Federal Communications Commission Chairman Tom Wheeler won an award last week that he probably won’t take pride in. Citizens against Government Waste named Wheeler the December Porker of the Month.
Wheeler (at right) received this “honor” after increasing the size of the Universal Service Fund’s E-Rate program by $1.5 billion — resulting in a 17.2 percent increase in the “universal service” fees charged to Americans on their telephone and wireless bills each month.
The E-Rate program, which provides schools and libraries with discounts on telecommunications and Internet access, is one of four programs funded through the Universal Service Fund, or USF. The FCC began eyeing the program after President Obama launched his ConnectED program to provide 99 percent of students in America high speed broadband and high speed wireless services within five years.
At the beginning of the year, I became concerned that rather than actually reform the program to address this laudable goals, the FCC would just throw money. In February, FCC Commissioner Ajit Pai and I wrote an essay in the Milwaukee Journal Sentinel urging the FCC to reform its programs first. We wrote:
“Based on how much we spend, every child in America should be getting a world-class education, which would include connecting our classrooms to digital opportunities. To get there, the federal government doesn't need to spend more money — the Federal Communications Commission already runs a program called E-Rate that distributes over $2 billion to schools and libraries to purchase communications services each year. What we do need is real reform in Washington and an end to the waste, fraud and abuse inherent in the current program.”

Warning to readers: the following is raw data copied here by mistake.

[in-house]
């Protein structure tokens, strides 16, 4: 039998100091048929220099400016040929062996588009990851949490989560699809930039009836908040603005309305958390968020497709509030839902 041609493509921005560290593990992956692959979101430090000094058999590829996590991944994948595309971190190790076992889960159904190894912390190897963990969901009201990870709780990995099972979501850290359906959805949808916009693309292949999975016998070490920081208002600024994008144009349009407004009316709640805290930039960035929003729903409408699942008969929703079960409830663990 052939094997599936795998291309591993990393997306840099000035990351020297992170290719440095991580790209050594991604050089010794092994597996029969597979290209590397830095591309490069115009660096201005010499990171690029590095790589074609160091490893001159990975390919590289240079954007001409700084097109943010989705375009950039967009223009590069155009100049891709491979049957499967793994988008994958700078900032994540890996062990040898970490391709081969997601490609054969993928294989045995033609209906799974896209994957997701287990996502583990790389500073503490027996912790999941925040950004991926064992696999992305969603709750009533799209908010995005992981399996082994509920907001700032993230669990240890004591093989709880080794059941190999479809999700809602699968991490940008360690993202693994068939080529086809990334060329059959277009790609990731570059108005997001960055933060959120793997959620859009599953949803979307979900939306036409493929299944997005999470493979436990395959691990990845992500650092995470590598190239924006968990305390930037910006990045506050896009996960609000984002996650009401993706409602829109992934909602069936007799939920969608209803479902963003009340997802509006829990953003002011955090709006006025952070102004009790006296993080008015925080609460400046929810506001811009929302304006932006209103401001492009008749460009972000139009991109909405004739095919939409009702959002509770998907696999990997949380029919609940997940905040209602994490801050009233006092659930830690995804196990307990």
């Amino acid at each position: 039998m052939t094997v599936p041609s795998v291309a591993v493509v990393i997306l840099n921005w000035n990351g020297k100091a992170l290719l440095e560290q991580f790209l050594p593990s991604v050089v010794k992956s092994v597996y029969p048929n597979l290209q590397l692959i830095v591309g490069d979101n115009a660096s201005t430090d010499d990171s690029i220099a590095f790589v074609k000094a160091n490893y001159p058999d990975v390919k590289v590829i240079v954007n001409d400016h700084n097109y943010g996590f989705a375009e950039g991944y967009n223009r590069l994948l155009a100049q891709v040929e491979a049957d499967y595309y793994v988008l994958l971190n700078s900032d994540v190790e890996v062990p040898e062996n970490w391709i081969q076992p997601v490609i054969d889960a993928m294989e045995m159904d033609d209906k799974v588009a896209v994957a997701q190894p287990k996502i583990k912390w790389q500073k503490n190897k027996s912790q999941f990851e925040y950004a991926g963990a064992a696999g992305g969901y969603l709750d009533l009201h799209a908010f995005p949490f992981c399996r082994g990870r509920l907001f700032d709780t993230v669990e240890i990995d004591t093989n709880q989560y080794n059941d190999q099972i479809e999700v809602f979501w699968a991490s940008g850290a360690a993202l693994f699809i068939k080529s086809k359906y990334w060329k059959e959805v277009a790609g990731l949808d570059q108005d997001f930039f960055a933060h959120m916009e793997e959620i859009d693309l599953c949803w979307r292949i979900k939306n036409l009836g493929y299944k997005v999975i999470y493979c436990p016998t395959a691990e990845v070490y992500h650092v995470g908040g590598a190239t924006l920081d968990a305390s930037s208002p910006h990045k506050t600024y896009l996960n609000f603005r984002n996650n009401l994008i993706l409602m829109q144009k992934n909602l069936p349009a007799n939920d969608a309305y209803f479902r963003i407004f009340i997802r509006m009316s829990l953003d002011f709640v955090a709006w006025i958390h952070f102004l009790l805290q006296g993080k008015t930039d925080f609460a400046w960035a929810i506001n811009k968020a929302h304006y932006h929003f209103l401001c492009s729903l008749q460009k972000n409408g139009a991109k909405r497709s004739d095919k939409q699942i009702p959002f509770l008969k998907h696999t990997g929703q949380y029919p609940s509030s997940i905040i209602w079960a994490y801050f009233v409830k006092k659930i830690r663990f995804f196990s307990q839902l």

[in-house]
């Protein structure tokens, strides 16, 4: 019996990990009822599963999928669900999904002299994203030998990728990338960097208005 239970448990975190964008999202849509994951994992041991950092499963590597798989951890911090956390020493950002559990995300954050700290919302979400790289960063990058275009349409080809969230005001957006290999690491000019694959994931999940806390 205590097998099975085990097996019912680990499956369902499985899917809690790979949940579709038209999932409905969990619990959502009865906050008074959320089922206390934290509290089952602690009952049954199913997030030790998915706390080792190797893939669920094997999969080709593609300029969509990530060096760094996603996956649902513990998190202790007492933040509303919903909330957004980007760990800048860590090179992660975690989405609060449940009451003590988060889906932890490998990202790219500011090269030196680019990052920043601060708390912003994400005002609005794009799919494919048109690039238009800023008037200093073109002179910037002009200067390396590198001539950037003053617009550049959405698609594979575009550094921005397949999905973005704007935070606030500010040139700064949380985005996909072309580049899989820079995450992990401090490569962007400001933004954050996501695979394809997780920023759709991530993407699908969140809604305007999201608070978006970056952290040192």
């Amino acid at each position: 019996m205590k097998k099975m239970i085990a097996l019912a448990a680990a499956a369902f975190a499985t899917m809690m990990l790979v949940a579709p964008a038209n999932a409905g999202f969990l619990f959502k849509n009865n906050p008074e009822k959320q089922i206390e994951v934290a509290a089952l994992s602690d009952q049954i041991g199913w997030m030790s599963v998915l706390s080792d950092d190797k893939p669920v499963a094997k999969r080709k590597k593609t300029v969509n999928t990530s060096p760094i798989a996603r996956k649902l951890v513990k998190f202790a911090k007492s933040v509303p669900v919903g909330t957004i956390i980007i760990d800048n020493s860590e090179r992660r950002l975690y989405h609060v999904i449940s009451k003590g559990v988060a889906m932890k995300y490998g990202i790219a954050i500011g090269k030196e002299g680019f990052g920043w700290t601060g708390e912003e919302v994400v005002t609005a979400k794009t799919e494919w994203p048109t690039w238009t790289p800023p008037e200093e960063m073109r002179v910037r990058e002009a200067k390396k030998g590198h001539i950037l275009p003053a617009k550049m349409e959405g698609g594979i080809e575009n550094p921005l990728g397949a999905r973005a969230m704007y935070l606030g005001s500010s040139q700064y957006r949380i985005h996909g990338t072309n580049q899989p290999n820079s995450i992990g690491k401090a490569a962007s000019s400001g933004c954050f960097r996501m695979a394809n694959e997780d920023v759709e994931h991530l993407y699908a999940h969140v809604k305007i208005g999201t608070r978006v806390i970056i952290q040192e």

One thing we pointed out in the newspaper is that while the E-Rate program is supposed to be about connecting kids to next-generation technologies, it still prioritizes basic telephone service — to the tune of half a billion dollars per year. “Indeed, a school can get funding for paging service (remember pagers?) and international long distance more easily than it can get money to wire up a classroom. That makes no sense.”
Our basic premise was this: Instead of throwing more money at the problem, we should turn the current E-Rate program into a fiscally responsible one that puts kids and common sense first.
Unfortunately, the FCC did not take this approach. I am very concerned that unelected bureaucrats have the power to raise de facto taxes on Americans. What’s worse, behind closed doors this increase was promised by the FCC for months but only instituted after the elections. The FCC is truly deserving of CAGW’s award.